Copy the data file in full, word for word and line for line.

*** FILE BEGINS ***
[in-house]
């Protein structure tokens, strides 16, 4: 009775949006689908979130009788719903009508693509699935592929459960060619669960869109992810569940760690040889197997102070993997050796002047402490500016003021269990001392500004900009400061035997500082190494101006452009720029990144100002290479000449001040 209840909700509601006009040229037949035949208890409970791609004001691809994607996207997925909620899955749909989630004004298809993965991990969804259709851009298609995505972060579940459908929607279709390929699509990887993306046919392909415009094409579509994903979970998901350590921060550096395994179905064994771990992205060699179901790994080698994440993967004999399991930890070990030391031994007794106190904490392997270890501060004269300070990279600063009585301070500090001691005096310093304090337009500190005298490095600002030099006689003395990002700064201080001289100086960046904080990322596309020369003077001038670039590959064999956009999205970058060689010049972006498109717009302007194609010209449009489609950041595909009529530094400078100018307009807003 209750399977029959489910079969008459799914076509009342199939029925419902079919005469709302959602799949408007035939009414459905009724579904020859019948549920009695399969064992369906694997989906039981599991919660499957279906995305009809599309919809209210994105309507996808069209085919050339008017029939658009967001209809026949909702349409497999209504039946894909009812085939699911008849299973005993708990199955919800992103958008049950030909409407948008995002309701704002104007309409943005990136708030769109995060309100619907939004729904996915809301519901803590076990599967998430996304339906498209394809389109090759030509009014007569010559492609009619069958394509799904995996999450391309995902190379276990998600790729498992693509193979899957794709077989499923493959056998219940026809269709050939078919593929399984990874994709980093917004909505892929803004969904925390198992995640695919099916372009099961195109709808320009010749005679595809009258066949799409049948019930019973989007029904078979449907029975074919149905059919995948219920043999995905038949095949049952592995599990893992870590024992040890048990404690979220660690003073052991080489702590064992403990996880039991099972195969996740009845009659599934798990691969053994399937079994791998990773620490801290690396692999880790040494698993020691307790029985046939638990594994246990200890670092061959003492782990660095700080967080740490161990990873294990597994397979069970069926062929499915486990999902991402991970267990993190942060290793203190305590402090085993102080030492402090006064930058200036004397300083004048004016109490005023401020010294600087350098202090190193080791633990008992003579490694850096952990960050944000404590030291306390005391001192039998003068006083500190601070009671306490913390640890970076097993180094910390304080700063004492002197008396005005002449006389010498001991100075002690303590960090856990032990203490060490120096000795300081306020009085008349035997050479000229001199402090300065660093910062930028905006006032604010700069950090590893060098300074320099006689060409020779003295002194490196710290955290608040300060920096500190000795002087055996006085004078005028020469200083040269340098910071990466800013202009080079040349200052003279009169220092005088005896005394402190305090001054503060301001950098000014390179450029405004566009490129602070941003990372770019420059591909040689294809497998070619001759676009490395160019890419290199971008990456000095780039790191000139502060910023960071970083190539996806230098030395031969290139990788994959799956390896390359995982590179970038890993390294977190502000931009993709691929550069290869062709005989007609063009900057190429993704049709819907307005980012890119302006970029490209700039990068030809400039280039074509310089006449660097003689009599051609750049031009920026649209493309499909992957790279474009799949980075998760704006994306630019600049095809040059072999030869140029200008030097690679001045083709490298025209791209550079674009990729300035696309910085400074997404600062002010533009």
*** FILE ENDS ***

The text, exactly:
[in-house]
């Protein structure tokens, strides 16, 4: 009775949006689908979130009788719903009508693509699935592929459960060619669960869109992810569940760690040889197997102070993997050796002047402490500016003021269990001392500004900009400061035997500082190494101006452009720029990144100002290479000449001040 209840909700509601006009040229037949035949208890409970791609004001691809994607996207997925909620899955749909989630004004298809993965991990969804259709851009298609995505972060579940459908929607279709390929699509990887993306046919392909415009094409579509994903979970998901350590921060550096395994179905064994771990992205060699179901790994080698994440993967004999399991930890070990030391031994007794106190904490392997270890501060004269300070990279600063009585301070500090001691005096310093304090337009500190005298490095600002030099006689003395990002700064201080001289100086960046904080990322596309020369003077001038670039590959064999956009999205970058060689010049972006498109717009302007194609010209449009489609950041595909009529530094400078100018307009807003 209750399977029959489910079969008459799914076509009342199939029925419902079919005469709302959602799949408007035939009414459905009724579904020859019948549920009695399969064992369906694997989906039981599991919660499957279906995305009809599309919809209210994105309507996808069209085919050339008017029939658009967001209809026949909702349409497999209504039946894909009812085939699911008849299973005993708990199955919800992103958008049950030909409407948008995002309701704002104007309409943005990136708030769109995060309100619907939004729904996915809301519901803590076990599967998430996304339906498209394809389109090759030509009014007569010559492609009619069958394509799904995996999450391309995902190379276990998600790729498992693509193979899957794709077989499923493959056998219940026809269709050939078919593929399984990874994709980093917004909505892929803004969904925390198992995640695919099916372009099961195109709808320009010749005679595809009258066949799409049948019930019973989007029904078979449907029975074919149905059919995948219920043999995905038949095949049952592995599990893992870590024992040890048990404690979220660690003073052991080489702590064992403990996880039991099972195969996740009845009659599934798990691969053994399937079994791998990773620490801290690396692999880790040494698993020691307790029985046939638990594994246990200890670092061959003492782990660095700080967080740490161990990873294990597994397979069970069926062929499915486990999902991402991970267990993190942060290793203190305590402090085993102080030492402090006064930058200036004397300083004048004016109490005023401020010294600087350098202090190193080791633990008992003579490694850096952990960050944000404590030291306390005391001192039998003068006083500190601070009671306490913390640890970076097993180094910390304080700063004492002197008396005005002449006389010498001991100075002690303590960090856990032990203490060490120096000795300081306020009085008349035997050479000229001199402090300065660093910062930028905006006032604010700069950090590893060098300074320099006689060409020779003295002194490196710290955290608040300060920096500190000795002087055996006085004078005028020469200083040269340098910071990466800013202009080079040349200052003279009169220092005088005896005394402190305090001054503060301001950098000014390179450029405004566009490129602070941003990372770019420059591909040689294809497998070619001759676009490395160019890419290199971008990456000095780039790191000139502060910023960071970083190539996806230098030395031969290139990788994959799956390896390359995982590179970038890993390294977190502000931009993709691929550069290869062709005989007609063009900057190429993704049709819907307005980012890119302006970029490209700039990068030809400039280039074509310089006449660097003689009599051609750049031009920026649209493309499909992957790279474009799949980075998760704006994306630019600049095809040059072999030869140029200008030097690679001045083709490298025209791209550079674009990729300035696309910085400074997404600062002010533009």